Stakeholder Perspectives on Payment for Clinical Experience: NCCE Taskforce Summary Findings and Final Recommendations
In physical therapist education, required clinical experiences are traditionally provided on a voluntary basis by licensed physical therapists (PTs). Current health care and higher education economic challenges have forced examination of policies for student PT clinical education. In 2016, The American Council of Academic Physical Therapy (ACAPT) Board charged the National Consortium of Clinical Educators (NCCE) to examine payment for clinical experiences and make recommendations. This presentation explores the NCCE Task Force (TF) findings of a national survey of stakeholder perspectives on payment for clinical experience in PT education. TF final recommendations to ACAPT will be discussed.
The TF, comprised of six clinical and eight academic PTs, conducted a literature review of health professions payment models. Ishikawa diagrams identified clinical and academic factors related to payment for clinical experience. An expert panel of 14 clinical and academic PTs performed two review rounds of survey items. The final survey was comprised of 156 Likert 5-point scale items, including four summary statements, and a final open-ended question. Two PT student advisory groups provided survey development input. A separate 12-item student survey was created. Surveys were disseminated through ACAPT and NCCE distribution lists. A snowball sampling technique was employed. Three clinical respondent roles were identified: 1) Clinical Administrator (CA), 2) Site Clinical Education Coordinator (SCCE), and 3) Clinical Instructor (CI). Two academic respondent roles were identified: 1) Academic Administrator, and 2) Director of Clinical Education. For each of the four summary statements, response differences were examined using ANOVA and Tukey Post Hoc tests for clinical roles and Independent t-tests for academic roles. Using an iterative process, TF and Expert Panel members developed five recommendations.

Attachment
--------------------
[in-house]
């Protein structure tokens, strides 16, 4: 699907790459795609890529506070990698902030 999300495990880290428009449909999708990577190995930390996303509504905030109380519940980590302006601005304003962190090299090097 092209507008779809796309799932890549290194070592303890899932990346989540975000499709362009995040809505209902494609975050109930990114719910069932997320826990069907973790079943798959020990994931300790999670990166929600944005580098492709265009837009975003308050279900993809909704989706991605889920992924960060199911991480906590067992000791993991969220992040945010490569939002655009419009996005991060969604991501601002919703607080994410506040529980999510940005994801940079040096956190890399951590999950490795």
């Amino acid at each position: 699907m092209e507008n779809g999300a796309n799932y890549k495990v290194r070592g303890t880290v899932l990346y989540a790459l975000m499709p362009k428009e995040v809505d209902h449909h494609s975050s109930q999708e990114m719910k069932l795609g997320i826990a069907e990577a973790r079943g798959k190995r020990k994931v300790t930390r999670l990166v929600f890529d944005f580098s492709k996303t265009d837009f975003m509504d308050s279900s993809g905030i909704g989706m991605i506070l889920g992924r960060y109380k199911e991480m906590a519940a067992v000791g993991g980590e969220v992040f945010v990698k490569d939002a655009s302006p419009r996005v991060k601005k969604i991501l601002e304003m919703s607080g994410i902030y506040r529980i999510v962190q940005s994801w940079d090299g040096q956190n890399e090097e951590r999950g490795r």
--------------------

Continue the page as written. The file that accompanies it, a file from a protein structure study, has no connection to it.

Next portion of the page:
1,883 surveys were completed by 1,589 clinical and 294 academic/combination respondents. 2,815 student surveys were completed. Respondents were asked to Òrank your level of agreement withÓ four summary statements: 1) Clinical sites should receive payment, 2) Clinical instructors should receive direct payment, 3) Academic programs should pay, and 4) Students should pay. Mean ratings for Statements 1, 2, and 3 ranged from 1.9 (disagree) to 3.41 (neutral); and for Statement 4 ranged from 1.76 (disagree) to 2.35 (disagree). CAs exhibited greater agreement with Statements 1, 3, and 4 while CIs exhibited greater agreement with Statement 2. 94% of students agreed that sites should not charge for clinical experiences and 77% agreed that serving as a CI was a professional duty.
Conclusions/Relevance to the conference theme:
Survey findings suggest that across all stakeholders there was concern for reducing student financial burden and little support for payment for clinical experience. TF recommendations addressed: 1) legal/ethical implications, 2) reimbursement, supervision, and productivity, 3) alternative benefits and incentives, 4) national standards for payment, and 5) student tuition transparency.